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The Roar


How Cleary’s following in Cameron Smith’s footsteps … and how he can break his records

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13th May, 2022
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Whenever a young halfback prodigy enters the NRL, they are often unfairly compared to Knights Immortal Andrew Johns.

Especially if they’re from NSW, their potential is rated against “Joey”, who has been the benchmark for anyone wearing No.7 on their back since he led Newcastle to grand final wins in 1999 and 2001.

From the moment he was fast-tracked into the NRL at the age of 18, Nathan Cleary has been viewed as a potential superstar.

He’s lived up to that promise and at 24 and re-signed with Penrith until the end of 2027, the daunting prospect for opposition teams is that he is probably only now entering the prime years of his career.

Johns himself penned a column last August for the Sydney Morning Herald in which he said Cleary could possibly relegate himself and Johnathan Thurston down the pecking order of all-time great halfbacks to become the best in rugby league history.

SYDNEY, AUSTRALIA - JUNE 19: Cameron Smith of the Storm passes Nathan Cleary of the Panthers after the round six NRL match between the Penrith Panthers and the Melbourne Storm at Campbelltown Stadium on June 19, 2020 in Sydney, Australia. (Photo by Ryan Pierse/Getty Images)

(Photo by Ryan Pierse/Getty Images)

“If Penrith halfback Nathan Cleary continues on his current trajectory, JT and I are fighting it out for silver and bronze,” he wrote.

For a sport whose awards are dominated by halfbacks, curiously Johns is the only halfback among the 13 Immortals although Thurston is likely to join him in that pantheon of greats down the track.

Cleary’s career still has likely another decade to go before he enters that discussion and while his on-field play is the epitome of a halfback, his control of the game is similar to Melbourne legend Cameron Smith, who exerted similar influence as a hooker.

Nathan Cleary in the NRL grand final

(Photo by Chris Hyde/Getty Images)

When it comes to controlling the tempo of a game, Cleary has become the modern-day master since Smith finally hung up his boots a little more than 18 months ago. That awareness of knowing when to apply the pressure, when to keep things on an even keel and when to boot the ball into touch to give the team a breather is a hallmark of all the great halves, and Smith, who especially in his later years would switch out into first receiver to further orchestrate proceedings for the Storm like a pseudo No.7.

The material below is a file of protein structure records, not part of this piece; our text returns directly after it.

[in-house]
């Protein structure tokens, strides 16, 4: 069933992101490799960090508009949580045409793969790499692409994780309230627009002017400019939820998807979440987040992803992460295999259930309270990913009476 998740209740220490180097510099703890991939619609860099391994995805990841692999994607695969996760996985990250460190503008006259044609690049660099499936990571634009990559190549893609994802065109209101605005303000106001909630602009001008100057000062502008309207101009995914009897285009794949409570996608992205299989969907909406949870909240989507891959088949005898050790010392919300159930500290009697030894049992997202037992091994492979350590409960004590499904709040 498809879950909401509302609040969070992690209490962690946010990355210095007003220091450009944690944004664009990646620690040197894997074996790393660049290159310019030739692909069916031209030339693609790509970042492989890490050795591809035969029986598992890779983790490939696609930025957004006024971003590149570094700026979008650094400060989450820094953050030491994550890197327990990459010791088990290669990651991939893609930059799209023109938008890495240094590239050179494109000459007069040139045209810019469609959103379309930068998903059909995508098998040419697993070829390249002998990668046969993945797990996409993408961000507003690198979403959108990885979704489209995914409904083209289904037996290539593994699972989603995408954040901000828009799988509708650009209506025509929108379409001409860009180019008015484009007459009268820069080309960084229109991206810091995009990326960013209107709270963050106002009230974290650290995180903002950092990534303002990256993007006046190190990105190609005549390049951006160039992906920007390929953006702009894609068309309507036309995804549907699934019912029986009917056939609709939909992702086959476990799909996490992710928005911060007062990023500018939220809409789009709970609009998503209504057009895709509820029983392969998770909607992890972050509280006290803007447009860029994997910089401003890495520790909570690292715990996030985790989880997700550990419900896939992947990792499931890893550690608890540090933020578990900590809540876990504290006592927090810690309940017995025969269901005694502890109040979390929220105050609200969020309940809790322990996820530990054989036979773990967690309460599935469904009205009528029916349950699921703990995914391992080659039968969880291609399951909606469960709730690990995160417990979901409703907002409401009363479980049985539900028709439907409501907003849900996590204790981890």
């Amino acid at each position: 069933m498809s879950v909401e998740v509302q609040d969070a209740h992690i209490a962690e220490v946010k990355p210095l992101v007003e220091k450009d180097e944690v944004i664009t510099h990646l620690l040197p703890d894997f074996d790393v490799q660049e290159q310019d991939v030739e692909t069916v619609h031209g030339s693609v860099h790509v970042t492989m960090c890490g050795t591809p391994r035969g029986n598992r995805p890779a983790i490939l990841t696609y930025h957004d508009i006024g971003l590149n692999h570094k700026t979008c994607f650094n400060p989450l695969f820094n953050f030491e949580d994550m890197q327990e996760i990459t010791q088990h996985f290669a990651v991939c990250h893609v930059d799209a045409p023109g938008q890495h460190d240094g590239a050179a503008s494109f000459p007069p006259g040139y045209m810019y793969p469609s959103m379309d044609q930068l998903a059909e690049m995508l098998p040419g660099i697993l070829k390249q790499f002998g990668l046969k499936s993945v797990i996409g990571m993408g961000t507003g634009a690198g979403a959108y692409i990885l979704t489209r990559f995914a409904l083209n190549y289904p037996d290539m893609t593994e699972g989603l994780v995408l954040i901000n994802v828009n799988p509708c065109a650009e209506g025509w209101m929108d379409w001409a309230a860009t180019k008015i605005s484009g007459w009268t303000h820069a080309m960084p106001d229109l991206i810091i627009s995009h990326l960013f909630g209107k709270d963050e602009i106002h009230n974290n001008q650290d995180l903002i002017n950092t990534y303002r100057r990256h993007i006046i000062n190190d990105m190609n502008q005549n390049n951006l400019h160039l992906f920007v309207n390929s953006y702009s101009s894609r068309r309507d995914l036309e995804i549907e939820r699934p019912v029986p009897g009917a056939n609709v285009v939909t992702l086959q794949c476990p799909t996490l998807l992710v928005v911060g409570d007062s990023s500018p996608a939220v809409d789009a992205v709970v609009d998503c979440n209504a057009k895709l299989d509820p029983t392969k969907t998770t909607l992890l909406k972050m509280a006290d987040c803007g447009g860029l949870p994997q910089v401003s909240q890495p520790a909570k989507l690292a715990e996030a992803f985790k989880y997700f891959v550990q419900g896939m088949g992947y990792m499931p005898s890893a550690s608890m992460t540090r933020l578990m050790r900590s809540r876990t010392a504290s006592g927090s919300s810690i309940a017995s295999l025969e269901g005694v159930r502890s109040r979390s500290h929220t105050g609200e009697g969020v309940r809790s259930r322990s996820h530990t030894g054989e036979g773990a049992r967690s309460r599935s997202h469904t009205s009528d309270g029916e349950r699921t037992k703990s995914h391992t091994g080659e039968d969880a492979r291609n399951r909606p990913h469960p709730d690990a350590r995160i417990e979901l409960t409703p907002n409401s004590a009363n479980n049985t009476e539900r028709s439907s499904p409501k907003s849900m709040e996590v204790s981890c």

Cleary is developing his leadership skills since taking over as co-captain Isaah Yeo at the start of last season and although he’s not on the level Smith reached as far as an ability to influence referees, he’s got a similar demeanour with the whistleblowers.

The subtle art of persuasion is not easily learned and referees are trained to know it’s coming. Some captains try to intimidate refs with wild gestures and raised voices, but Cleary is cut from the Smith cloth of reasoning with the refs on a regular basis throughout a game to ensure Penrith are not disadvantaged, and are often advantaged by decisions.


Bunker's controversial call leaves Cameron Smith fuming

Chasing Smith’s 430

Smith is as close as there can be to a guaranteed future Immortal after finishing his unprecedented career with three premierships, a record-breaking 430 NRL appearances and more points than anyone else in history with 2786.

Cleary has the potential to top Smith in all three of those categories.


He already has one premiership ring after the Panthers edged out South Sydney in last year’s grand final and based on Penrith’s young roster, financial stability and production line of home-grown talent, it’s not inconceivable that they could win another three titles during Cleary’s tenure.

Beating Smith’s seemingly unreachable mark of 430 games seems remote but it’s not impossible for Cleary.